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What The Twenty-Year Battle For The Plaza Theater Teaches Us About The Downtown Arena

As we discussed in our previous article, public policy in El Paso is driven by a small group of individuals who use wealth to control the city’s politics. In recent years, Paul Foster and Woody Hunt have driven the city’s public policy agenda using philanthropy to speak for El Paso. In particular, Woody Hunt uses the El Paso Community Foundation (EPCF) as the lynchpin to build a narrative around taxpayer-funded investment for the city’s economic development. The EPCF was founded in 1977. [2]

The Burkitt Foundation gave the El Paso Community Foundation its first endowment. El Paso attorney Carl Ryan, who was one of the organizers of the El Paso foundation, [1] was also on the Burkitt board. [2] In 2002, the Burkitt Foundation had a $12.9 million fund which it used to fund Catholic causes. The Burkitt Foundation was formed in 1962 by Elizabeth Burkitt Crane. [2]

The El Paso Community Foundation was created “to serve as a non-profit, tax exempt organization to receive gifts, bequests and donations which are held in trust.” [3] The EPCF was designed to be a clearing house for philanthropic money in El Paso. According to the founding directors, the community foundation takes advantage of the 1969 Tax Reform Act which allows philanthropists to leverage their charity donations up to 50% through the EPCF with the ability to carry over excess tax benefits over a period of five years, instead of the 20% over one year through traditional charity donations. [3]

The goal of the Community Foundation for the first year was to educate the public about what it is. “The public needs to recognize our name and understand our purpose and be aware that we are not conflicting with United Way.” The El Paso Community Foundation established itself as an administrator of charitable donations in El Paso by offering administrative overhead such as handling funds and office expenses “to keep (philanthropy) money in El Paso.” [3]

The foundation was established on February 1, 1977 with an initial $2,000 in funding. [5] On April 12, 1977, the non-profit announced that its first donations were $34,000 for office overhead and a $20,000 permanent endowment from the Houston-based Burkitt Foundation. [4] By 1979, the El Paso Community Foundation was “called the fastest growing public trust in the country.” It was one of 250 public trusts in the country at the time. [5] A non-profit public trust, in essence, is a non-profit organization that encourages charity by building trust that the donation will be delivered to its intended recipient years later and that administrative costs will be leveraged across several charities to keep costs down. Tax reform encouraged the growth of community foundations across the country. The El Paso Community Foundation looked to focus charity in the El Paso community.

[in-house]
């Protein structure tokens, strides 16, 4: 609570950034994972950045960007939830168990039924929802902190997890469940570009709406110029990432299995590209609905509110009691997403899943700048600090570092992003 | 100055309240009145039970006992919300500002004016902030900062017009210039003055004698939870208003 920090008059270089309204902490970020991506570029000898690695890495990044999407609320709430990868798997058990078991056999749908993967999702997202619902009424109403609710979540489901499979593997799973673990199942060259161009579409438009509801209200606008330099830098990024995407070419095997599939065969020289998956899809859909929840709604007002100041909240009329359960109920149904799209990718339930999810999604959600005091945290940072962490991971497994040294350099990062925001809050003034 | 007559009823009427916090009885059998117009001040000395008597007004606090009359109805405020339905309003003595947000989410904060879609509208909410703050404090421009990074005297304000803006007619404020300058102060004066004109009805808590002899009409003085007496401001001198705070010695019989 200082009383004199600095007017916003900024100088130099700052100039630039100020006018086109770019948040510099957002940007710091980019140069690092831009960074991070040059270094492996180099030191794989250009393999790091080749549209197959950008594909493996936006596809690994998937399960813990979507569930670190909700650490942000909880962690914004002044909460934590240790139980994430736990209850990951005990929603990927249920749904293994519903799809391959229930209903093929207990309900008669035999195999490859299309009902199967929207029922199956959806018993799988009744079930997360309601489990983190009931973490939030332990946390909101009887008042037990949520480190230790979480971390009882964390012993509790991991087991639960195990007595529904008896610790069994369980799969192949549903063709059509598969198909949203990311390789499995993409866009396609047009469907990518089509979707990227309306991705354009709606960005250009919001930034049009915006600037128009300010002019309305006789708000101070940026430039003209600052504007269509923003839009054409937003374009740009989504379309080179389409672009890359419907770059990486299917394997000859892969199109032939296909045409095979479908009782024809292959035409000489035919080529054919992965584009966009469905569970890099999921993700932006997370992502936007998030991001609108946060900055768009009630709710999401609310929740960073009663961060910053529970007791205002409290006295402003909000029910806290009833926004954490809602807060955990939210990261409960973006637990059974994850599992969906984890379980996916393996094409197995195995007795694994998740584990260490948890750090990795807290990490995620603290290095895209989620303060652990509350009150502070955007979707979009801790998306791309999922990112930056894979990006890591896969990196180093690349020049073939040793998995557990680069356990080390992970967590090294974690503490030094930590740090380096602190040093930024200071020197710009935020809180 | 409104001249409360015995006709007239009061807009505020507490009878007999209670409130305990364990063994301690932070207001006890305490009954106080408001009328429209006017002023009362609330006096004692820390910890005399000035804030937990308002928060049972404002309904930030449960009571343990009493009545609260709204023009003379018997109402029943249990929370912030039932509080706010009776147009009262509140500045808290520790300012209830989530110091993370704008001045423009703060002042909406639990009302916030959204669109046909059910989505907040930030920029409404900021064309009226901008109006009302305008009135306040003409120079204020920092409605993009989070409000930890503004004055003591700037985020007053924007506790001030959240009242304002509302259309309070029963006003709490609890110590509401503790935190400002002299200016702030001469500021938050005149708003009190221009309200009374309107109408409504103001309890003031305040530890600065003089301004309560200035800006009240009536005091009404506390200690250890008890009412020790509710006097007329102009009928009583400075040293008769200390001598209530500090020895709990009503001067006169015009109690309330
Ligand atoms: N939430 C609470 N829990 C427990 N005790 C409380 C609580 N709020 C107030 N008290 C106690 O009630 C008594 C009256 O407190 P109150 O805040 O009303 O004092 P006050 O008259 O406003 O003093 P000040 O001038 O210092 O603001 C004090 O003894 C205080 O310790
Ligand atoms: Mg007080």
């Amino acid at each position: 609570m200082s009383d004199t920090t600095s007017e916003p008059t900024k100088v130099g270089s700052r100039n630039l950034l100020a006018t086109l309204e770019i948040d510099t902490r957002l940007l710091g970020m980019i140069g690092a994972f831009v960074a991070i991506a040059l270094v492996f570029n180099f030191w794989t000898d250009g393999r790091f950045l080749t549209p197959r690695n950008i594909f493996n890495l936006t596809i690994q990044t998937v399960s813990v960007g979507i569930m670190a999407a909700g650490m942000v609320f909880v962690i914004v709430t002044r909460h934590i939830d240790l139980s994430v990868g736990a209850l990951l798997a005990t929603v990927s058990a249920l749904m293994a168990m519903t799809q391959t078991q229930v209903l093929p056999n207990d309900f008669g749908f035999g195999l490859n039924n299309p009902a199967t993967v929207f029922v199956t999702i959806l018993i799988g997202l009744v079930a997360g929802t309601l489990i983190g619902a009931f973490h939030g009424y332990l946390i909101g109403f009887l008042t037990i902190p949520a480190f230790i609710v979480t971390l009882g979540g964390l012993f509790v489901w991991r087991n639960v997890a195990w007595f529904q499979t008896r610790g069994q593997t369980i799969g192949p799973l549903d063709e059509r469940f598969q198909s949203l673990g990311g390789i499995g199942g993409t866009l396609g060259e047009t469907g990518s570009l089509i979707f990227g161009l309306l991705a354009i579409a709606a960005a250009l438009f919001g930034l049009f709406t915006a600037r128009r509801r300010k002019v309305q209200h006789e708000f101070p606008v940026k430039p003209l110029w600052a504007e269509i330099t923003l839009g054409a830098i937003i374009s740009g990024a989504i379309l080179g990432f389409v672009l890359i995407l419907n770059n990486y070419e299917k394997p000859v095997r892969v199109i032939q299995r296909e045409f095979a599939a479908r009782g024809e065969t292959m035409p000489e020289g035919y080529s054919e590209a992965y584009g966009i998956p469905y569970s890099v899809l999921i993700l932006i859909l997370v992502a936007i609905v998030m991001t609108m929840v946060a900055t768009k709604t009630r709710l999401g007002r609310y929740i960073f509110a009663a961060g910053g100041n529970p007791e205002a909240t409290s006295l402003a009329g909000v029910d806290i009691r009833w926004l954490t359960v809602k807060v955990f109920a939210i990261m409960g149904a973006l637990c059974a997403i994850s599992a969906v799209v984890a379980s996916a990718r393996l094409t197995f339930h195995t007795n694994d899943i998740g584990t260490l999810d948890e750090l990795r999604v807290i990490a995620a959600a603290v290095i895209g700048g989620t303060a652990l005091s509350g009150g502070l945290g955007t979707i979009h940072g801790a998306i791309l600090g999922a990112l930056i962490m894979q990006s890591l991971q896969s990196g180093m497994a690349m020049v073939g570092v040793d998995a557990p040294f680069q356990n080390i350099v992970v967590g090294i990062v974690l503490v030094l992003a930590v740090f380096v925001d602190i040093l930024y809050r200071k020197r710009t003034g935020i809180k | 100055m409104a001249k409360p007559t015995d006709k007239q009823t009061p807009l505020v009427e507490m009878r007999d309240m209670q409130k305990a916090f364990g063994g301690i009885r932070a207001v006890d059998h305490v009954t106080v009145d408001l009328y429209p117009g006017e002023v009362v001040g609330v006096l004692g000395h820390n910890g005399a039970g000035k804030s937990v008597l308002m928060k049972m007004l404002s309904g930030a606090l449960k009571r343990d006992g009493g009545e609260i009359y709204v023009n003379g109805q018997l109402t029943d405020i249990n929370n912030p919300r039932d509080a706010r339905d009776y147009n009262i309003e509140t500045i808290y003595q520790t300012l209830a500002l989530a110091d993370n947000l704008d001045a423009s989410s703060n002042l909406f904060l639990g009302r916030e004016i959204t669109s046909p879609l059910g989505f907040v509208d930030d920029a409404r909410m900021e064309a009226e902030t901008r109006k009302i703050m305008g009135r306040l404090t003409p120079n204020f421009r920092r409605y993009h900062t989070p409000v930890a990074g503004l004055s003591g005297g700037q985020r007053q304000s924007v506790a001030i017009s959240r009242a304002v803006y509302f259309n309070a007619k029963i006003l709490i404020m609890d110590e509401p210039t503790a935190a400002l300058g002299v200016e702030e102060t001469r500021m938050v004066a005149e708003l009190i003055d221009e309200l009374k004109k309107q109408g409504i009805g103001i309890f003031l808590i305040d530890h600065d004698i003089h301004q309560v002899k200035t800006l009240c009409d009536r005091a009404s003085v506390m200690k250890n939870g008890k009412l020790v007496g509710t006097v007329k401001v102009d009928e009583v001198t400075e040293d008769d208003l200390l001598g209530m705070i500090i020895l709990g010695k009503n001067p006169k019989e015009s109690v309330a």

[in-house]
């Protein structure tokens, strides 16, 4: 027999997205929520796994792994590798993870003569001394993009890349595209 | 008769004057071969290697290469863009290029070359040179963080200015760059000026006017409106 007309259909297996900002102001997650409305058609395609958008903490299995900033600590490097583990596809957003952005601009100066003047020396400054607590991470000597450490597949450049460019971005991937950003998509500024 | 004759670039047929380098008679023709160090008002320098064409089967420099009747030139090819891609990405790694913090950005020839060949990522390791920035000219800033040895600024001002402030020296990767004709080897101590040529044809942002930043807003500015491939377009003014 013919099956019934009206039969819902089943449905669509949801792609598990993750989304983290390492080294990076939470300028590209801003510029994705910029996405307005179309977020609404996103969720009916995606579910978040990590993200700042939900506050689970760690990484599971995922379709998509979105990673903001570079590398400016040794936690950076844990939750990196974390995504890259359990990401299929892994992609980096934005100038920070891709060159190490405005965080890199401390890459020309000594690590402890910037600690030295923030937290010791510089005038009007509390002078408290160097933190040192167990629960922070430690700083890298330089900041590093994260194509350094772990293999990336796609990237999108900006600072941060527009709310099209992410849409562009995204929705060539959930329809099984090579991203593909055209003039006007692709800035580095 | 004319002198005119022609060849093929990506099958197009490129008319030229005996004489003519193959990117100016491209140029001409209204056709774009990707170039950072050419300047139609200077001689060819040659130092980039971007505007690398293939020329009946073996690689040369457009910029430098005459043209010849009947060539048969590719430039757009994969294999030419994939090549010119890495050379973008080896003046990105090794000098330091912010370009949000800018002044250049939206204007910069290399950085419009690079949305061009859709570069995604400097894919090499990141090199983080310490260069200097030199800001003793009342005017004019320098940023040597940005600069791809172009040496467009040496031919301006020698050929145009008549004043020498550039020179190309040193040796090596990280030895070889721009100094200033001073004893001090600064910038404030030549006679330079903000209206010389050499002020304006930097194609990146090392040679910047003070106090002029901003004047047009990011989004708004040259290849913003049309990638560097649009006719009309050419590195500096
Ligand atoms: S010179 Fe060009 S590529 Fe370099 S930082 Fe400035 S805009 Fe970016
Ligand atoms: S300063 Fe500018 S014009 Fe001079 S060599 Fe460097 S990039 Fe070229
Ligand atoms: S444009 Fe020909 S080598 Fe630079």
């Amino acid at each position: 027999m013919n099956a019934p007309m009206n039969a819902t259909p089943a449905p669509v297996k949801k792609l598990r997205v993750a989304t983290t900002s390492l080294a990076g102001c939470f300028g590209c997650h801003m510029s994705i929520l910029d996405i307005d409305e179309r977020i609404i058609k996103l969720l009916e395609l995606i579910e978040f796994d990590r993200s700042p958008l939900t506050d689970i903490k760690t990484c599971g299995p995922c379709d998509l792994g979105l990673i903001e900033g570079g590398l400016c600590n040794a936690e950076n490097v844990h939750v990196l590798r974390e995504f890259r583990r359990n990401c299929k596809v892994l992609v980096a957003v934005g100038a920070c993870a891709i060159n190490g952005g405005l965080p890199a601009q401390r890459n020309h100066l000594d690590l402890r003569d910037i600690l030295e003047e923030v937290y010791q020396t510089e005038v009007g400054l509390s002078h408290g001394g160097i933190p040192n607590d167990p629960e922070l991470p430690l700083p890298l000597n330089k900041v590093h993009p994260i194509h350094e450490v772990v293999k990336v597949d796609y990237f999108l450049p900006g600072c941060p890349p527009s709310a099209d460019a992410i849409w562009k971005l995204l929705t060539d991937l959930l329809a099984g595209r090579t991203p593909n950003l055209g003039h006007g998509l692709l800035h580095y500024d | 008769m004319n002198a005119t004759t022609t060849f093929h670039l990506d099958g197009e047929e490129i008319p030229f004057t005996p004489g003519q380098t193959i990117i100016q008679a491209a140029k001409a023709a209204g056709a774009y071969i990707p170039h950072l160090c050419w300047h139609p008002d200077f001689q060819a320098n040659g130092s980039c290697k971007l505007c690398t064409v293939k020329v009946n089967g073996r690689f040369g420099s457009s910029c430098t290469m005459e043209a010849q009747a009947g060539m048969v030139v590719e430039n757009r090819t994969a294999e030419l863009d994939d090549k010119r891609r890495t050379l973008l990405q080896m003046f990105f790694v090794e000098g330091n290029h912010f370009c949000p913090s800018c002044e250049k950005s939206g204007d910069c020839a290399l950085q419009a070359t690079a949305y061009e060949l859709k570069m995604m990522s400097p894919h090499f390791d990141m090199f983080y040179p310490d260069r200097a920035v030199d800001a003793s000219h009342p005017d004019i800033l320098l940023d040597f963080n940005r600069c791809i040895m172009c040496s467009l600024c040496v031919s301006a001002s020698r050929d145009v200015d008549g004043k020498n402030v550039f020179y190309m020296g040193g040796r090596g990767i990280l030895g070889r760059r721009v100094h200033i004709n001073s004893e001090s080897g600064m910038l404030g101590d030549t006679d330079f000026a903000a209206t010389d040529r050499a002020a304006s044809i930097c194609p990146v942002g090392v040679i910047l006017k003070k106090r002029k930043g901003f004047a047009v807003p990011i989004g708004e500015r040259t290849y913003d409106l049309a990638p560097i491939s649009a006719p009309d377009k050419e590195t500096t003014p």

By 1984, the Advisory Board of Trustees for the EPCF included J. A. Cardwell, Roy T. Chapman, Guadalupe A. De La Vega, Leonard A. Goodman, Jr., Hector Holguin and other well-known El Paso leaders. [6] Guadalupe De La Vega is Alejandra De La Vega’s mother. Alejandra De La Vega is married to Paul Foster.

By 2008, the El Paso Community Foundation was one of the two largest non-profits in El Paso. The other was the Paso del Norte Health Foundation. The Paso del Norte Health Foundation had about $447.5 million in assets and the EPCF had about $195.2 million in 2007. [8] The assets for both organizations were a combination of assets, investments and grants.

Foundation Lawyer Sued By El Paso Community Foundation

Buried in the foundation’s financial statements is a curious accounting note that reads “The Burkitt Foundation, an ‘Affiliate’, entered into a Mediated Settlement Agreement dated September 17, 2009.” [8] The EPFC uses the term “affiliate” to label organizations that it manages charitable funds for. The affiliate can be an entity that it raises funds for, like Bob Moore’s El Paso Matters, or the defunct Newspaper Tree that the foundation tried to form as a non-profit, or an organization like the Burkitt Foundation that the EPCF manages charity funds for. Burkitt, which was the first charitable organization to entrust its donations to the EPCF in 1977, was now embroiled in a legal dispute with the El Paso non-profit.